Summary of the Presidential Candidates’ Tax Policies

As November 6, 2012, draws near, we hope all eligible Americans are making plans to exercise their inalienable right to vote.  As tax advisors, we thought it might be helpful to present our understanding of the tax policies proposed or suggested by the presidential candidates.  The chart below is based on information accumulated from publications and research tools to which we subscribe as well as what we have heard from the candidates themselves.  It is important to understand that these are just proposals and ideas; they are generally short on details, they are subject to change and there is no guarantee that any of them will become law.  It is also important to note that tax policy is only one of many factors to consider in deciding which candidate to vote for.

Tax Issue Obama Romney
2013 Individual Income Tax Rates Same as 2012 except that for those with income over $200k ($250k joint filers) the 33% bracket would be raised to 36% and the 35% bracket would be raised to 39.6%. Same as 2012 for all taxpayers.
Individual Income Tax Rates After 2013 Lower tax rates for middle and lower-income taxpayers with no limits on typical itemized deductions for this group while limiting deductions for those in the top 2 brackets. Across-the-board 20% reduction for all tax brackets.  Tax “loopholes” would be closed for high-income taxpayers in order to fulfill the pledge that these taxpayers would retain their current tax burden level.
Long-term Capital Gains/Dividends Same as 2012 except dividends would be taxed as ordinary income for those in the top 2 tax brackets.  Long-term capital gains tax would be increased from 15% to 20% for those with income over $200k ($250k joint filers). Same as 2012.  In addition the 15% maximum tax rate would be made permanent.  There also has been mention of exempting from tax all capital gains, dividends and interest for individuals making less than $200k a year.
Itemized Deductions Reinstate the provision that reduces overall itemized deductions by 3% of adjusted gross income for those with income over $200k ($250k joint filers).  The reduction would not exceed 80% of itemized deductions.  But for those in the top 2 brackets, itemized deductions would further be capped to 28% of otherwise allowable deductions. Limit overall itemized deductions to some dollar amount for all taxpayers.  $17k, $25k or even higher has been suggested as the cap.  Regarding specific deductions, it has been hinted that deductions for mortgage interest on second homes might be eliminated for “higher-income taxpayers” and charitable deductions could be limited.
Alternative Minimum Tax (AMT) Possibly replace the AMT with the so-called Buffett Rule whereby those making $1 million or more annually would pay an effective tax rate of at least 30%. Abolish the AMT.
Municipal Bond Interest Limit the tax-exempt treatment for higher-income taxpayers. Tax some portion of this otherwise tax-exempt interest based upon income level.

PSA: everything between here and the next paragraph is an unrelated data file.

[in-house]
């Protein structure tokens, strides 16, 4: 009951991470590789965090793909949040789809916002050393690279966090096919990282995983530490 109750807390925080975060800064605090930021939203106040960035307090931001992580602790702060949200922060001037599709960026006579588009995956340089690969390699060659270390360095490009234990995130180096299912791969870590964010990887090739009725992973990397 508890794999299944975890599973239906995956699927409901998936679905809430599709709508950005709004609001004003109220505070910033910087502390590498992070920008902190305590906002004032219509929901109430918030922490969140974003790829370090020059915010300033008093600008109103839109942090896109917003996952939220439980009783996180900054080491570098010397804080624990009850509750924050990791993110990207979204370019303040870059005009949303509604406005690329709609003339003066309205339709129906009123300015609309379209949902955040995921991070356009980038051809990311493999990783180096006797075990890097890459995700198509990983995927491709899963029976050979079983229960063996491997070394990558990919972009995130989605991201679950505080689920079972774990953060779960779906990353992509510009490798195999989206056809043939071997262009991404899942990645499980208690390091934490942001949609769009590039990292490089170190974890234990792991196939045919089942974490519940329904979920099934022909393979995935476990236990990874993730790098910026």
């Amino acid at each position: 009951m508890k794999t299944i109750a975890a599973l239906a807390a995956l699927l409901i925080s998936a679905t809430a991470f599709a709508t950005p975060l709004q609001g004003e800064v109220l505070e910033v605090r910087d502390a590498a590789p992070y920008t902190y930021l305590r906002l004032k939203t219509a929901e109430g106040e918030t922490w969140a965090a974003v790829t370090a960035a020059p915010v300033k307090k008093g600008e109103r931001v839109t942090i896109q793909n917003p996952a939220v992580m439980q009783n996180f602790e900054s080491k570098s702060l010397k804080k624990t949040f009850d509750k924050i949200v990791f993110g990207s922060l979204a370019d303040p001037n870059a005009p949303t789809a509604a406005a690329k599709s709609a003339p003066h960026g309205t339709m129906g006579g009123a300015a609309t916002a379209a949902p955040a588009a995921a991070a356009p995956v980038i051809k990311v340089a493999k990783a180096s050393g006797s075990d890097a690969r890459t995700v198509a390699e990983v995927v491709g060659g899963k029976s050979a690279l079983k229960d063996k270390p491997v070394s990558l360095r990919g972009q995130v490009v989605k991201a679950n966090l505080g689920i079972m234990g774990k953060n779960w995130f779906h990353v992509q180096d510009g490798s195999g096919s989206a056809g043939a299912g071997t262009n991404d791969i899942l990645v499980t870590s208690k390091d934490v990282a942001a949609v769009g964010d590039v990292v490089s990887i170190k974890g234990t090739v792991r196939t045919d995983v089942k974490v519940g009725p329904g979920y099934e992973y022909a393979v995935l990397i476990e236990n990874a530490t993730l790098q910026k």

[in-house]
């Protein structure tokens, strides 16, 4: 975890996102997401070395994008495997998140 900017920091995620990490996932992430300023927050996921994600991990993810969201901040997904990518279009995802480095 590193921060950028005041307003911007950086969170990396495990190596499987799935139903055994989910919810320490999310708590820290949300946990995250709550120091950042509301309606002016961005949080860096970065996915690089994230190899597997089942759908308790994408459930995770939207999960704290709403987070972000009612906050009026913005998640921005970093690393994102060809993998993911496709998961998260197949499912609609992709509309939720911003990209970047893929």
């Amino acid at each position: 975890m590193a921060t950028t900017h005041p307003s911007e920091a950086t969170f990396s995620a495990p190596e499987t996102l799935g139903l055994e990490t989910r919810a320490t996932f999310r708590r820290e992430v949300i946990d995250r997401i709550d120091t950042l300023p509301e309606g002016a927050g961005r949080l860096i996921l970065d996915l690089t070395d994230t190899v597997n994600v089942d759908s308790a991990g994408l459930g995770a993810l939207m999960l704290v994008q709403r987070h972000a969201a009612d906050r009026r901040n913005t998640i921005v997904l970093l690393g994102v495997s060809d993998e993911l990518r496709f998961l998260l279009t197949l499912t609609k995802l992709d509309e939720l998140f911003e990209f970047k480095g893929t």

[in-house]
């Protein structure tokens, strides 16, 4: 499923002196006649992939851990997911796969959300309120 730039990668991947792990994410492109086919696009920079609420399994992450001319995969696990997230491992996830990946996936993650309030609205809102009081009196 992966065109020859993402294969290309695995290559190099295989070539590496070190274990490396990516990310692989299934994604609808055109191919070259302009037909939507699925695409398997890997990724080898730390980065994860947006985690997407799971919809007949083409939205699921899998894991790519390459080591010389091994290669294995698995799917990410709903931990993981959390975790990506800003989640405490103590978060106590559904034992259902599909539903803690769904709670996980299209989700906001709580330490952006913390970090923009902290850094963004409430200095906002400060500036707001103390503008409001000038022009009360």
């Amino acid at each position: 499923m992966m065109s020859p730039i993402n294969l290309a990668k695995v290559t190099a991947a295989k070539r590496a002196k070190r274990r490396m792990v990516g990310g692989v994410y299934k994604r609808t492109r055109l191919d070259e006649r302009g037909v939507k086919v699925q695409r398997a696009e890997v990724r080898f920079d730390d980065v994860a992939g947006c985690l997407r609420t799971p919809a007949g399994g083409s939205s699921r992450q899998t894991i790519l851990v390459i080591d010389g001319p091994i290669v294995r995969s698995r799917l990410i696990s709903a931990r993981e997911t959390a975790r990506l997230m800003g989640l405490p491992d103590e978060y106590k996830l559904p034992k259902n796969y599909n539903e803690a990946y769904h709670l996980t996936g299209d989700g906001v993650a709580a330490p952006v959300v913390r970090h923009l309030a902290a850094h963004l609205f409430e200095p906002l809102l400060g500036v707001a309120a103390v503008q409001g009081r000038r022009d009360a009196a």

Child and Dependent Care Credit Extend these credits, including the enhancements set to expire at the end of 2012. Extend all Bush-era tax cuts, including the child and dependent care credit.
Estate and Gift Taxes Set the maximum rate at 45% for decedents dying after 2012 (up from 35%), with a $3.5 million exemption amount (down from $5.12 million).  Also, extend the current rules for portability of one’s exemption.  The separate gift tax exclusion would be capped at $1 million. Abolish federal estate and gift tax.
Corporate Income Tax Rates Reduce the top rate beginning in 2014 to 28%, with an effective 25% rate for manufacturing.  Unspecified tax preferences would be eliminated in exchange for the lower tax rates. Reduce the top rate beginning in 2014 to 25%.
Research Tax Credit and Bonus Depreciation Make the R&D credit permanent to eliminate the need to continuously extend the benefits as they expire.  The alternative simplified R&D credit would be increased from 14% to 17%.  Bonus depreciation allowing 100% write off for acquisitions of certain business assets would be extended through 2012, replacing the current 50% bonus deprecation rule. Make the R&D credit permanent.  Bonus depreciation would be extended but it is unclear if it would be 50% or 100%.
International Proposals Impose minimum taxation on profits when earned by foreign subsidiaries rather than allowing a deferral of tax until the subsidiary remits the income back to the U.S. Transition to a territorial tax system whereby only income earned within the U.S. borders is taxed.

The comments above are summaries and are not all-inclusive; there are other proposals, suggestions and ideas that have been discussed during the campaign.

We will revisit year-end tax planning once the elections are decided.  While there will be no definitive direction at that time on what tax regime we can expect for 2013, the election results will give us more information than we have today.  In the meantime, we continue to work with our high net-worth clients to explore the suitability of taking advantage of the $5.12 million gift tax exemption set to expire at the end of this year.  We also are answering a lot of questions on the impending 3.8% Medicare tax on investment income and the scheduled sunset of the so-called Bush tax cuts.  These issues were addressed in previous tax briefings that can be found at the WBLCPA Newsroom.

Let us know if you would like more detailed information or if you have any questions on specific issues.